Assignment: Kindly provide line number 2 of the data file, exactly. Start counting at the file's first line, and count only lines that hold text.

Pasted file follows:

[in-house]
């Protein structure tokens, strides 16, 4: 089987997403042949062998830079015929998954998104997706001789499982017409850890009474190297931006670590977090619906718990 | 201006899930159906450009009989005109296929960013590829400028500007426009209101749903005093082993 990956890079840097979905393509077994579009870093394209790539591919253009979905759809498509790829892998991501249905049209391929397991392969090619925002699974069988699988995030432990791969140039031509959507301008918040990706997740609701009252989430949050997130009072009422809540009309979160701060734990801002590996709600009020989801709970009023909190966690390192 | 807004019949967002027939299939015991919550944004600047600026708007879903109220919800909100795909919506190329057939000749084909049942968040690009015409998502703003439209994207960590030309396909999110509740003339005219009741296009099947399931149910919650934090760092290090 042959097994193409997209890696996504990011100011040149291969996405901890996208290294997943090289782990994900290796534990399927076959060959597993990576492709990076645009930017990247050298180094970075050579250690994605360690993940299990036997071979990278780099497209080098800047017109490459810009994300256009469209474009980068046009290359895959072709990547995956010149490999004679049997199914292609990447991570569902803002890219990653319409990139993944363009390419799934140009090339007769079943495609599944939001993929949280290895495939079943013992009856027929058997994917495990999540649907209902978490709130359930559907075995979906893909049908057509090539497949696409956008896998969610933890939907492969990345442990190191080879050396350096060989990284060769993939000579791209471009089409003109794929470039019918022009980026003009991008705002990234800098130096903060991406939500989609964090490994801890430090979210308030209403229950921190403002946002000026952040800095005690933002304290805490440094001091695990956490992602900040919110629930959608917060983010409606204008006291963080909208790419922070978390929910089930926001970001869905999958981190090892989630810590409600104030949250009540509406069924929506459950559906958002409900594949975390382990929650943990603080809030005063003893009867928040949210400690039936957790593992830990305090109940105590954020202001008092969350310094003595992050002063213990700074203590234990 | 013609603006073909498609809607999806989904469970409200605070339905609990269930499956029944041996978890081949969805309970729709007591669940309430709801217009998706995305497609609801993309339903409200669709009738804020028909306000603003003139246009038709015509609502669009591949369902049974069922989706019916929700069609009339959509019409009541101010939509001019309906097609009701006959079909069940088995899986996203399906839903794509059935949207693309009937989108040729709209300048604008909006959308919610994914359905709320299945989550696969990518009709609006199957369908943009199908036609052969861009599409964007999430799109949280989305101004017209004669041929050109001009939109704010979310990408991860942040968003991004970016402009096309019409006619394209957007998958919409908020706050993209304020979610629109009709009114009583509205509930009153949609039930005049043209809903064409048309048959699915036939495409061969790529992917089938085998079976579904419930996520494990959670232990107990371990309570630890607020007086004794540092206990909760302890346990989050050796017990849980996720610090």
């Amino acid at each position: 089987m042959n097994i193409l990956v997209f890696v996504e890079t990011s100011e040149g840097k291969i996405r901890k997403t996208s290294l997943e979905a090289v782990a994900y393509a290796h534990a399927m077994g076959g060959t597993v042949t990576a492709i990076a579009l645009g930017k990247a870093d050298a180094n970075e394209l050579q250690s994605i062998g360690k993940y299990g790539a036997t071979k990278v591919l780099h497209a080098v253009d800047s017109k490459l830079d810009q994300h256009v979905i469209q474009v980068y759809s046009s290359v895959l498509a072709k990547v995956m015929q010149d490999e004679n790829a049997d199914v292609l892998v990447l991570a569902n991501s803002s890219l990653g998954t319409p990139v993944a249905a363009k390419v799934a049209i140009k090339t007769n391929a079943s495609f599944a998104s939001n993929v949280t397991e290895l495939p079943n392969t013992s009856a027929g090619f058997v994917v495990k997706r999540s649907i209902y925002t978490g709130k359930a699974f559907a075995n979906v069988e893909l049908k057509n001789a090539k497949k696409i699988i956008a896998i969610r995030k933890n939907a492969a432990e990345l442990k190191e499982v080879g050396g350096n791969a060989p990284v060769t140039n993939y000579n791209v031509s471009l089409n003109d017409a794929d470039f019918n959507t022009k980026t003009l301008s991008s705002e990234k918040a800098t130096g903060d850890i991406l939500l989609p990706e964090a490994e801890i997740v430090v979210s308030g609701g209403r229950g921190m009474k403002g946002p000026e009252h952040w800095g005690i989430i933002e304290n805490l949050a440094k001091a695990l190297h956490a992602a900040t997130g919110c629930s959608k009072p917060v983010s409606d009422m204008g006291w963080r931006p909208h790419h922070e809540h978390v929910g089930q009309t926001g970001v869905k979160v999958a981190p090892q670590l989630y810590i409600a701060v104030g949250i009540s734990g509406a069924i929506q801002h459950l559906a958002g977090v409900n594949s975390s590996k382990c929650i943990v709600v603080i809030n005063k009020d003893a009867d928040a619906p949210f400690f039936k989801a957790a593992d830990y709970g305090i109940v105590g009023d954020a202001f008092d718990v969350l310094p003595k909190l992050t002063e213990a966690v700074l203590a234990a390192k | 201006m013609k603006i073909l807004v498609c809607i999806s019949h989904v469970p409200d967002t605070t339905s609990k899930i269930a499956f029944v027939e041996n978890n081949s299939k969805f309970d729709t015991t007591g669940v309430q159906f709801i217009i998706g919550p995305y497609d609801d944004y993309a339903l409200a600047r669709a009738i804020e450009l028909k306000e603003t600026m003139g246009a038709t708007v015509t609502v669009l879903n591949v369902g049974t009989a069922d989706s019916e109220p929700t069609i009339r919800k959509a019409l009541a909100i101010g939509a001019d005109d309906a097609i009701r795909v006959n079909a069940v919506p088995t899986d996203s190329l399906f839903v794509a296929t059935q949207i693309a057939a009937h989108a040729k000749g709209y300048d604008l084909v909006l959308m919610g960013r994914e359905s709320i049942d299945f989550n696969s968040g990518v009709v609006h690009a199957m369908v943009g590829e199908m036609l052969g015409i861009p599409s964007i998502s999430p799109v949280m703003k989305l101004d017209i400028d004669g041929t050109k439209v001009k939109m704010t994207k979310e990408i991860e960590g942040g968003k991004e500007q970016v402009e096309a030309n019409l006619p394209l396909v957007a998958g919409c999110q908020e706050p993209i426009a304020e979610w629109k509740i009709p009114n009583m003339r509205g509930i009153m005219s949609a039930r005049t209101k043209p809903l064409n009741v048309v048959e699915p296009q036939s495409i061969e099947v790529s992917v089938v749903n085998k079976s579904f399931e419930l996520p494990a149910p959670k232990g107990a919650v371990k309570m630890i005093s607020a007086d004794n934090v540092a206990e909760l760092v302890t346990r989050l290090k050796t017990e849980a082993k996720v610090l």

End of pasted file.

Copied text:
């Protein structure tokens, strides 16, 4: 089987997403042949062998830079015929998954998104997706001789499982017409850890009474190297931006670590977090619906718990 | 201006899930159906450009009989005109296929960013590829400028500007426009209101749903005093082993 990956890079840097979905393509077994579009870093394209790539591919253009979905759809498509790829892998991501249905049209391929397991392969090619925002699974069988699988995030432990791969140039031509959507301008918040990706997740609701009252989430949050997130009072009422809540009309979160701060734990801002590996709600009020989801709970009023909190966690390192 | 807004019949967002027939299939015991919550944004600047600026708007879903109220919800909100795909919506190329057939000749084909049942968040690009015409998502703003439209994207960590030309396909999110509740003339005219009741296009099947399931149910919650934090760092290090 042959097994193409997209890696996504990011100011040149291969996405901890996208290294997943090289782990994900290796534990399927076959060959597993990576492709990076645009930017990247050298180094970075050579250690994605360690993940299990036997071979990278780099497209080098800047017109490459810009994300256009469209474009980068046009290359895959072709990547995956010149490999004679049997199914292609990447991570569902803002890219990653319409990139993944363009390419799934140009090339007769079943495609599944939001993929949280290895495939079943013992009856027929058997994917495990999540649907209902978490709130359930559907075995979906893909049908057509090539497949696409956008896998969610933890939907492969990345442990190191080879050396350096060989990284060769993939000579791209471009089409003109794929470039019918022009980026003009991008705002990234800098130096903060991406939500989609964090490994801890430090979210308030209403229950921190403002946002000026952040800095005690933002304290805490440094001091695990956490992602900040919110629930959608917060983010409606204008006291963080909208790419922070978390929910089930926001970001869905999958981190090892989630810590409600104030949250009540509406069924929506459950559906958002409900594949975390382990929650943990603080809030005063003893009867928040949210400690039936957790593992830990305090109940105590954020202001008092969350310094003595992050002063213990700074203590234990 | 013609603006073909498609809607999806989904469970409200605070339905609990269930499956029944041996978890081949969805309970729709007591669940309430709801217009998706995305497609609801993309339903409200669709009738804020028909306000603003003139246009038709015509609502669009591949369902049974069922989706019916929700069609009339959509019409009541101010939509001019309906097609009701006959079909069940088995899986996203399906839903794509059935949207693309009937989108040729709209300048604008909006959308919610994914359905709320299945989550696969990518009709609006199957369908943009199908036609052969861009599409964007999430799109949280989305101004017209004669041929050109001009939109704010979310990408991860942040968003991004970016402009096309019409006619394209957007998958919409908020706050993209304020979610629109009709009114009583509205509930009153949609039930005049043209809903064409048309048959699915036939495409061969790529992917089938085998079976579904419930996520494990959670232990107990371990309570630890607020007086004794540092206990909760302890346990989050050796017990849980996720610090």